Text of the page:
The Central West Regional Algal Coordinating Committee (RACC) has issued a red level
warning (high alert) for blue-green algae in Burrendong Dam.
A red alert level warning indicates that people should not undertake recreational activities
where they may be coming into direct contact with the water such as swimming, as well as
domestic uses including showering and washing.
Contact with the water may also pose a threat to livestock and pets.
Warning signs are positioned at key recreational areas and will remain in place while high
levels of blue-green algae are present.
The species of blue-green algae identified are potentially toxic and may cause gastroenteritis
in humans if consumed and skin and eye irritations after contact. Boiling the water does not
remove algal toxins.
People are advised not to enter the water, not to drink untreated water or bathe in water
drawn from the dam while this red alert level warning is in place.
Town water supplies remain unaffected and safe to drink.
Livestock owners are reminded to continue to check stock water supplies for blue-green
algae and to remove stock from foreshores where surface scum is visible or blue-green
algae are suspected.
Blue-green algae usually appear as green paint-like scums on the water, near the edges, or
as greenish clumps throughout the water. It makes the water appear dirty, green or
discoloured and generally has a strong musty or earthy odour.
People should not eat mussels or crayfish from red level warning areas. Any fish caught
should be cleaned and washed thoroughly in uncontaminated water and any internal organs
disposed of before consumption.
Blue-green algae occur naturally and can reproduce quickly in favourable conditions where
there is still or slow-flowing water, abundant sunlight and sufficient levels of nutrients.
It is not possible to predict how long the algae will remain at high levels. Regular monitoring
will continue and the alert will be lifted as soon as the high levels of algae dissipate.
Information updates about blue-green algae blooms and red level warning areas can be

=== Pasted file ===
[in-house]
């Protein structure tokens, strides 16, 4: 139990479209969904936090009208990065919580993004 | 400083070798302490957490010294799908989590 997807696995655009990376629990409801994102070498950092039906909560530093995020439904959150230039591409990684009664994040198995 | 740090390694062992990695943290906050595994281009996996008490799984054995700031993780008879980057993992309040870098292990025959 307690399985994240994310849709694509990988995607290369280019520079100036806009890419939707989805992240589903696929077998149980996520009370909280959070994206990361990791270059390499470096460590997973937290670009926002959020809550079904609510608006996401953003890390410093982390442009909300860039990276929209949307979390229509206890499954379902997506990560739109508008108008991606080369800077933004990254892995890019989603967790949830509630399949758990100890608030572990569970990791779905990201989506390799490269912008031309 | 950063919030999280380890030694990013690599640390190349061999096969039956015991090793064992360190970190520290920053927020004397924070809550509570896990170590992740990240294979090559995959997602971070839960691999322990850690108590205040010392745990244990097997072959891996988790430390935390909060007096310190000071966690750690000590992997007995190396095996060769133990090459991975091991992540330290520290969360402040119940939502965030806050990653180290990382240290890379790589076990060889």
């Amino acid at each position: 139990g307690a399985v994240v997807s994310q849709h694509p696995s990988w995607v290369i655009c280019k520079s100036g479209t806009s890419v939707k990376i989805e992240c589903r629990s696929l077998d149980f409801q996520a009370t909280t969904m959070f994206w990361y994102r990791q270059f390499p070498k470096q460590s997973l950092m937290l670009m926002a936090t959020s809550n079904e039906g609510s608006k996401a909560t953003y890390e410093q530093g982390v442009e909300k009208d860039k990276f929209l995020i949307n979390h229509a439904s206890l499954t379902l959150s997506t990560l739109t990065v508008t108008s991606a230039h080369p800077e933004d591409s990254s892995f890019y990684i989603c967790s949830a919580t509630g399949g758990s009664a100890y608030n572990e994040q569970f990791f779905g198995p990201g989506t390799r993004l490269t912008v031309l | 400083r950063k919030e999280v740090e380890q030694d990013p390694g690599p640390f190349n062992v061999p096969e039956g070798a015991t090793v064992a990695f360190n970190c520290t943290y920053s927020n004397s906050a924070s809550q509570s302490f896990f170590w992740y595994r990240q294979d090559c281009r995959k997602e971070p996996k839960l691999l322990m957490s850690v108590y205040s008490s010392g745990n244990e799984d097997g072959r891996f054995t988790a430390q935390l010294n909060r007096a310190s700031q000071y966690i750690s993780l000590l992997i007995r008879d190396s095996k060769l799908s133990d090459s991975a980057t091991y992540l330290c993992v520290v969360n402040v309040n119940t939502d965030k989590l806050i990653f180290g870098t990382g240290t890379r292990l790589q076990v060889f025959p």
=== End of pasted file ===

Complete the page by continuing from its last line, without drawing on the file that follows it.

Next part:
obtained from the Regional Algal Coordinating Committee freecall Algal Information Hotline
on 1800 999 457 or visit – www.water.nsw.gov.au
Macquarie River Food & Fibre (MRFF) has congratulated WaterNSW on their management of Burrendong Dam in recent months following record rainfalls across many parts of NSW.
MRFF Chairman Michael Egan said that WaterNSW had done a good job of managing dam releases and communicating closely with the local Macquarie Flood Zone Mitigation Reference Panel (FZMRP). The FMZRP is made up of representatives from WaterNSW, local councils and residents from all of the impacted river sections.
“WaterNSW has done a great job of managing releases from the dam in recent weeks and communicating with the local Flood Reference Panel to understand the impact of dam releases on different sections of the river” said Mr Egan.
Burrendong Dam received record inflows of 940,000 megalitres in September which is equivalent to 80% of the dam’s storage capacity and almost double the amount of water held in Sydney Harbour.
“Considering that the dam reached 100% capacity in early September and then went on to receive record inflows in the same month, WaterNSW have done a good job minimising flood impacts under difficult circumstances”
“We have seen a range of issues as a result of flooding, including crop losses and road closures, but the impacts would have been much worse if the dam releases weren’t managed appropriately” said Mr Egan.
The dam reached a high of 136% capacity (approximately 1,620,000 megalitres) on the 23rd of September after sitting at 11% only 4 months earlier at the beginning of June.
“Thankfully the rain has eased off since the beginning of October which has allowed WaterNSW to regain some airspace and farmers to get into their paddocks for the first time in a long time” Mr Egan said.
Burrendong Dam is one of the largest inland dams in NSW with a capacity of 1,678,000 megalitres. The dam’s capacity includes 1,188,000 megalitres of water storage and a potential 490,000 megalitres of air space for flood mitigation.
DPI Water has today issued a Water Allocation Statement for the Macquarie-Cudgegong Valley noting that despite the recent rain and modest inflows no additional allocation can be made at this time.
Approximately 90,000 ML of inflow to Burrendong is required during the month of November to make a new allocation. It is estimated that a total of almost 30,000 ML is forecast to arrive from the rain so far this month.
The inflow does improve the security of supply and has deferred the need for any bulk transfer from Windamere to Burrendong for at least another year, i.e. there will be no transfer required before November 2016.
DPI water has also provided an update on its allocation prognosis for general security licence holders for the 2015/16 water year. The prognosis for general security licence holders under a range of inflow scenarios is summarised in the table below.
While Macquarie Valley irrigators last week celebrated a modest 7% allocation announcement to support irrigated agriculture for the upcoming season, the Federal and State Government water holders began the release of this year’s managed environmental flow from Burrendong Dam.
The water sharing plan provisions and substantial recovery of water licences from irrigators means that more than 80% of the long-term average annual flow in the Macquarie Regulated River system is maintained for the environment. The remaining flows are available for extraction under licence by local water utilities, stock and domestic users, and the valley’s $250 million irrigation industry.
 Based on ABS estimate of Gross Value of Irrigated Agricultural Production per ML applied for Central West NSW